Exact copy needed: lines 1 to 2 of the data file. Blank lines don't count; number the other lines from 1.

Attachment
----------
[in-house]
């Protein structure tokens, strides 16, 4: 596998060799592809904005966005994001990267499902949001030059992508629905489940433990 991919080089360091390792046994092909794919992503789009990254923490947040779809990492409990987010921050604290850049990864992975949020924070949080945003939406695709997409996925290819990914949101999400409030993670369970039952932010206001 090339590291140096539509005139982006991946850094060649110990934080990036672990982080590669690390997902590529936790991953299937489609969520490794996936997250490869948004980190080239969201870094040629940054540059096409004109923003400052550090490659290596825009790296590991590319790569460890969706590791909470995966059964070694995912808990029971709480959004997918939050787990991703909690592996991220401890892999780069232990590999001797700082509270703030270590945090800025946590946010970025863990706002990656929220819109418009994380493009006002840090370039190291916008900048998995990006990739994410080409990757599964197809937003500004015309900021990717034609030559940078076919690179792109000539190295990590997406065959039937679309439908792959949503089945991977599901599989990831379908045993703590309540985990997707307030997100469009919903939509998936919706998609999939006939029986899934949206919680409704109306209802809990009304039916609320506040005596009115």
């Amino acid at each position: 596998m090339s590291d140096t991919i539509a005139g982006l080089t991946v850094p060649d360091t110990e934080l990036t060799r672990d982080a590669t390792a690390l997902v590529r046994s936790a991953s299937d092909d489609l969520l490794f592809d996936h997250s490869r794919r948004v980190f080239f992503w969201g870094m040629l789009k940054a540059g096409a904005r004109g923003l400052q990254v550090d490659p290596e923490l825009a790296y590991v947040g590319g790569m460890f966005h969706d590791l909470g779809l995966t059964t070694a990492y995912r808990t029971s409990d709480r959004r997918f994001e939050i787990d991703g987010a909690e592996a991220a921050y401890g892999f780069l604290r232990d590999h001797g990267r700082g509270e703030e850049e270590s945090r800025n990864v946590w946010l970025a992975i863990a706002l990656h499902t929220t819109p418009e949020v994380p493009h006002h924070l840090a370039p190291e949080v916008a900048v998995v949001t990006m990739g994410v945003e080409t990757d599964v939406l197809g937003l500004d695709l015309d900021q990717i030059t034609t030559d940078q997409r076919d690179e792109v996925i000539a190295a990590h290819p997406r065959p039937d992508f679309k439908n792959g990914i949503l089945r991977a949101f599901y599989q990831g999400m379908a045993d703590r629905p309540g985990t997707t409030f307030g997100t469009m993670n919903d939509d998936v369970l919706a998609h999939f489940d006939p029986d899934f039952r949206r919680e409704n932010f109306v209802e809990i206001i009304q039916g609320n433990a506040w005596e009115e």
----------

[in-house]
């Protein structure tokens, strides 16, 4: 596998060799592809904005966005994001990267499902949001030059992508629905489940433990 991919080089360091390792046994092909794919992503789009990254923490947040779809990492409990987010921050604290850049990864992975949020924070949080945003939406695709997409996925290819990914949101999400409030993670369970039952932010206001 090339590291140096539509005139982006991946850094060649110990934080990036672990982080590669690390997902590529936790991953299937489609969520490794996936997250490869948004980190080239969201870094040629940054540059096409004109923003400052550090490659290596825009790296590991590319790569460890969706590791909470995966059964070694995912808990029971709480959004997918939050787990991703909690592996991220401890892999780069232990590999001797700082509270703030270590945090800025946590946010970025863990706002990656929220819109418009994380493009006002840090370039190291916008900048998995990006990739994410080409990757599964197809937003500004015309900021990717034609030559940078076919690179792109000539190295990590997406065959039937679309439908792959949503089945991977599901599989990831379908045993703590309540985990997707307030997100469009919903939509998936919706998609999939006939029986899934949206919680409704109306209802809990009304039916609320506040005596009115």